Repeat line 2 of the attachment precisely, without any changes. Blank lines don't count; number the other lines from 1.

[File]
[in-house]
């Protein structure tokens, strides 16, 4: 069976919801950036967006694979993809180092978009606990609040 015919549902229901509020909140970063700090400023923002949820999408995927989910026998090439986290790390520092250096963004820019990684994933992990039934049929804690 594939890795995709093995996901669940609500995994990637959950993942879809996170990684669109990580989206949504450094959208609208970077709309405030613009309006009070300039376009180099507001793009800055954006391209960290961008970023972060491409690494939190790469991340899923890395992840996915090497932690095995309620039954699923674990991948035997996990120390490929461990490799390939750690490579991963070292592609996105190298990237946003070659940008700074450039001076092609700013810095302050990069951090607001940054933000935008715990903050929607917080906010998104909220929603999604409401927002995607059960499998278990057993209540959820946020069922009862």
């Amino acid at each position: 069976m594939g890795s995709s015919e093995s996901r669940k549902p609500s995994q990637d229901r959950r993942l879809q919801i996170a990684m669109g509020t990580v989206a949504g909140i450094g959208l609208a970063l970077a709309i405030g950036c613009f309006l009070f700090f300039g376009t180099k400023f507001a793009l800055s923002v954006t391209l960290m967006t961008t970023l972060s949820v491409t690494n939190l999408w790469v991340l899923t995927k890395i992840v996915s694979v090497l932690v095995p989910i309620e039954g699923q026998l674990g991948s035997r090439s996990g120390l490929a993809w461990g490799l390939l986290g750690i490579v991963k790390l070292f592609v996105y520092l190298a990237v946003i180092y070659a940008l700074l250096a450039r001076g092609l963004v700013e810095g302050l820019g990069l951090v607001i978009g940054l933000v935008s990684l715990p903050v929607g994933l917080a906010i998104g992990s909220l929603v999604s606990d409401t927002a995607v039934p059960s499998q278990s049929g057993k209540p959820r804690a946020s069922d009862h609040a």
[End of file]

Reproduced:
């Protein structure tokens, strides 16, 4: 069976919801950036967006694979993809180092978009606990609040 015919549902229901509020909140970063700090400023923002949820999408995927989910026998090439986290790390520092250096963004820019990684994933992990039934049929804690 594939890795995709093995996901669940609500995994990637959950993942879809996170990684669109990580989206949504450094959208609208970077709309405030613009309006009070300039376009180099507001793009800055954006391209960290961008970023972060491409690494939190790469991340899923890395992840996915090497932690095995309620039954699923674990991948035997996990120390490929461990490799390939750690490579991963070292592609996105190298990237946003070659940008700074450039001076092609700013810095302050990069951090607001940054933000935008715990903050929607917080906010998104909220929603999604409401927002995607059960499998278990057993209540959820946020069922009862």